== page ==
[Top][All Lists]

[Date Prev][Date Next][Thread Prev][Thread Next][Date Index][Thread Index]

Re: "source" shell commands

From: Tim X
Subject: Re: "source" shell commands
Date: Mon, 26 Mar 2007 21:30:45 +1000
User-agent: Gnus/5.11 (Gnus v5.11) Emacs/22.0.95 (gnu/linux)

Matthew Flaschen <address@hidden> writes:

> Tim X wrote:
>> The simplest solution I've found is to change the Xsession script that sets 
>> up
>> your session to be a bash login shell - then ~/.bash_profiel (or ~/.profile)
>> will get sourced prior to the window manager being started and everything 
>> that
>> is then spawned by the window manager (using menus, 'run' boxes or start 
>> icons)
>> will inherit the users login env. 
> I'm sorry.  I don't understand what you mean here.  Exactly what would I
> have to modify to do this?

Its difficult to be precise as things differ depending on the setup you have
and the display manager you are using. However, essentially, xdm and gdm, two
of the main display managers, have a script called (usually) Xsession. On many
systems, including Debian (and I therefore suspect Ubuntu) this script is not
run as a login script and is normally a /bin/sh script rather than /bin/bash. 

As it is not run as a login script, it doesn't source your ~/.profile (or
~/.bash_profile. This script also usually sources the client startup scripts
(either the system default ones or a 'customized' one which is usuallyy called
~/.Xsession or ~/.xsession. Under debian, if you have a .Xsession script, that
will be executed instead of the system defaults. (What determines exactly what
is executed is usually selected from a menu on the display manager login
screen. Common entries are "Failsafe", "Default", "Gnome", "Last Session" etc). 

Usually the last entry in the client script sourced by the system Xsession
script is something like

exec window_manager

which means the window manager process inherits the process the Xsession script
was running in. Once the window manager process exits, your X session exits and
control returns to the display manager. 

If the Xsession script is not running as a login shell and it has not sourced
your environment settings in ~/.profile (or whatever), none of these settings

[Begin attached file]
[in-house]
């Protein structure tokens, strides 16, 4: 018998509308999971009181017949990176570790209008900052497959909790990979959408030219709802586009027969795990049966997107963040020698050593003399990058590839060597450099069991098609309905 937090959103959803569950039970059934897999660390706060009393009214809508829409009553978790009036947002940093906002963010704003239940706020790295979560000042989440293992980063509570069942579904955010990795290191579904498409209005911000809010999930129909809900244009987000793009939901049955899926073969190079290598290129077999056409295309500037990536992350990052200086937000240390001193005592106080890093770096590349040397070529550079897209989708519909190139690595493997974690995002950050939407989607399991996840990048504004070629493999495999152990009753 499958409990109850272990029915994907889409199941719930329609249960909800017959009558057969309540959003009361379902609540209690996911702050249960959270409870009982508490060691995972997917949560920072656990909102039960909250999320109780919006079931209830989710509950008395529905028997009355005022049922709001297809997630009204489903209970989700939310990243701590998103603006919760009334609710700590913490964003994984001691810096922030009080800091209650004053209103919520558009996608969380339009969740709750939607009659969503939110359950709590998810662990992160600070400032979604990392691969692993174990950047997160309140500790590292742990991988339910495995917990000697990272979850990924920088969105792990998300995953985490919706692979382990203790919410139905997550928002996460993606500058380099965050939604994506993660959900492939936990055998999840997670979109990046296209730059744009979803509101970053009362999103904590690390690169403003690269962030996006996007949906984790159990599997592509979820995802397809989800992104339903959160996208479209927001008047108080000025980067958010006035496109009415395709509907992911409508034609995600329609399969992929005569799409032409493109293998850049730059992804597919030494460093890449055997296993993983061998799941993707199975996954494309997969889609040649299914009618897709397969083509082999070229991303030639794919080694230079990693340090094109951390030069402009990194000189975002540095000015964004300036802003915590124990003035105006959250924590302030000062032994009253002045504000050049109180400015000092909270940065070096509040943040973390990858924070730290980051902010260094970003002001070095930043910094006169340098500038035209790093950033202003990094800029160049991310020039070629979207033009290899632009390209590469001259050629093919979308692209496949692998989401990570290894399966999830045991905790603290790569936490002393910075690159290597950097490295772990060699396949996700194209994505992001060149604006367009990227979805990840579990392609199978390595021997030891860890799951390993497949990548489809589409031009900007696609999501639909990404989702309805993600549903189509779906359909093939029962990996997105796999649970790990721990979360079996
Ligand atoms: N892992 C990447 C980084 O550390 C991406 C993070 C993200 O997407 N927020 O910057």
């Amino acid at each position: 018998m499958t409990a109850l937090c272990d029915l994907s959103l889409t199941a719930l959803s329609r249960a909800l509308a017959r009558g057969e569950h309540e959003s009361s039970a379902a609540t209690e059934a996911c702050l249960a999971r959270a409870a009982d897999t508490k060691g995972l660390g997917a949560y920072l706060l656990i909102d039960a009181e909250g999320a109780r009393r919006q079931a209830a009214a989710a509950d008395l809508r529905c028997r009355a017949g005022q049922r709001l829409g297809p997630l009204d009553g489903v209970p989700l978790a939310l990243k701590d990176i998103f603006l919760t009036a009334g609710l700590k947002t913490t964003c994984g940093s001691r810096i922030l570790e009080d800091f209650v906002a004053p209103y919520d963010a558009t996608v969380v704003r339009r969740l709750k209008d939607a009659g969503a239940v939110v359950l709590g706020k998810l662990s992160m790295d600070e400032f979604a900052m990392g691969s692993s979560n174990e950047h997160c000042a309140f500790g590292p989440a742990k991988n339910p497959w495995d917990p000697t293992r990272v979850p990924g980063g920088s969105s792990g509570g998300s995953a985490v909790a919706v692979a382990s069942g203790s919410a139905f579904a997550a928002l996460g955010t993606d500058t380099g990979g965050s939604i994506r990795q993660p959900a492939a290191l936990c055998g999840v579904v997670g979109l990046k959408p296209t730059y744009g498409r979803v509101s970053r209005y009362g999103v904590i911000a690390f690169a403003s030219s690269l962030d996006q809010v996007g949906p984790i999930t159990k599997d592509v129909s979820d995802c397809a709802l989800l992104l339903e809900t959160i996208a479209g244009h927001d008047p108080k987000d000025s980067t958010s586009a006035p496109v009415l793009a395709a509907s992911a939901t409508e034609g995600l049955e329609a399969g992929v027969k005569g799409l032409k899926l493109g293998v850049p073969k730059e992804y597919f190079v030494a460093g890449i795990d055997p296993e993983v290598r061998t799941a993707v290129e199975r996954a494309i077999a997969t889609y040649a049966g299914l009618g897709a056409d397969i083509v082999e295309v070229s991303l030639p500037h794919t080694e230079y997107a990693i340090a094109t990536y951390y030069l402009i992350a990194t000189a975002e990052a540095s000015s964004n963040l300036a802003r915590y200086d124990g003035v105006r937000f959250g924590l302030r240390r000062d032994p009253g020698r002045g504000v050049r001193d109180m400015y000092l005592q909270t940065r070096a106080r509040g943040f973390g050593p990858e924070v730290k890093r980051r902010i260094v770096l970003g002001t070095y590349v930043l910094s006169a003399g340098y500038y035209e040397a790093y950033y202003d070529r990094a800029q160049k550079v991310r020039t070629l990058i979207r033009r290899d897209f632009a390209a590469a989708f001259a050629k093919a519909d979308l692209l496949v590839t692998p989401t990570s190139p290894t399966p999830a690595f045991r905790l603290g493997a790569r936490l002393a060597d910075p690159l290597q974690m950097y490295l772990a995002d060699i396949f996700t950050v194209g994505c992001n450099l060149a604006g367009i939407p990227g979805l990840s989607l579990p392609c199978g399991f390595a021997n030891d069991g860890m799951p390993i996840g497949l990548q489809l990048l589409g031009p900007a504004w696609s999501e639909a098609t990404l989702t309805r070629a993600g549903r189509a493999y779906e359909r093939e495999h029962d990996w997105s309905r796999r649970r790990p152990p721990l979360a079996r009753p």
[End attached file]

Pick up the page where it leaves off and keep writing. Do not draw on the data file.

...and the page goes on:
are in effect for the window manager or any processes it spawns (such as when
you start an aplication from a menu). To fix this problem, you need to have
your .profile sourced *before* the window manager starts. The easiest way to do
this is to change the Xsession script to run as a login shell. On Debian, this
can easily be achieved by changing the first line from



/bin/bash --login

The script will then source yor startup files before it starts executing and
the window manager will inherit this environment. As environment variables are
exported to sub shells, etc, anything that is started from within the window
manager will inherit all of these environment variables. 

As mentioned in an earlier post, my system is heavily customized, so I'm
working from memory a bit regarding exactly which file to change. It also
depends on the display manager and I'm not familiar with KDE, so I can't be
precise as to exactly which file it would be, but the basic principle is the
same - find the script that sources the session setup scripts and/or runs the
window manager and make it a login shell rather than just a normal shell. 

For xdm I think the file is in /etc/X11/xdm/Xsession and for gdm I think the
file is /etc/gdm/Xsession. (Note that Debian also has an /etc/X11/Xsession and
an /etc/X11/Xsession.d directory of files. These are *not* the ones you need to



P.S. Years ago, when I first started using X windows (late 80s), things were
somewhat simpler. The user would have an .Xsession file that contained all the
startup stuff they wanted done and then do an exec at the end to start the wm.
Then things changed to make it easier to maintain a default setup rather than
require the user to manage it. At this time, the default was to run things as a
login shell. This later changed and I've never really found out why. There is
probably a god reason and possibly there are some issues with doing this, but
I've never had a problem in 20 years (maybe I'm just lucky). 

PPS Another thing you could try which may work is if your system has a
/etc/X11/Xsession.d directory, you could try dropping a new file in there which
just sources the user's ~/.bash_profile or ~/.profile. While this may work
fine on a single user box, it could cause issues on a multi-user system as not
everyone runs bash as their login shell. 
tcross (at) rapttech dot com dot au

reply via email to

[Prev in Thread] Current Thread [Next in Thread]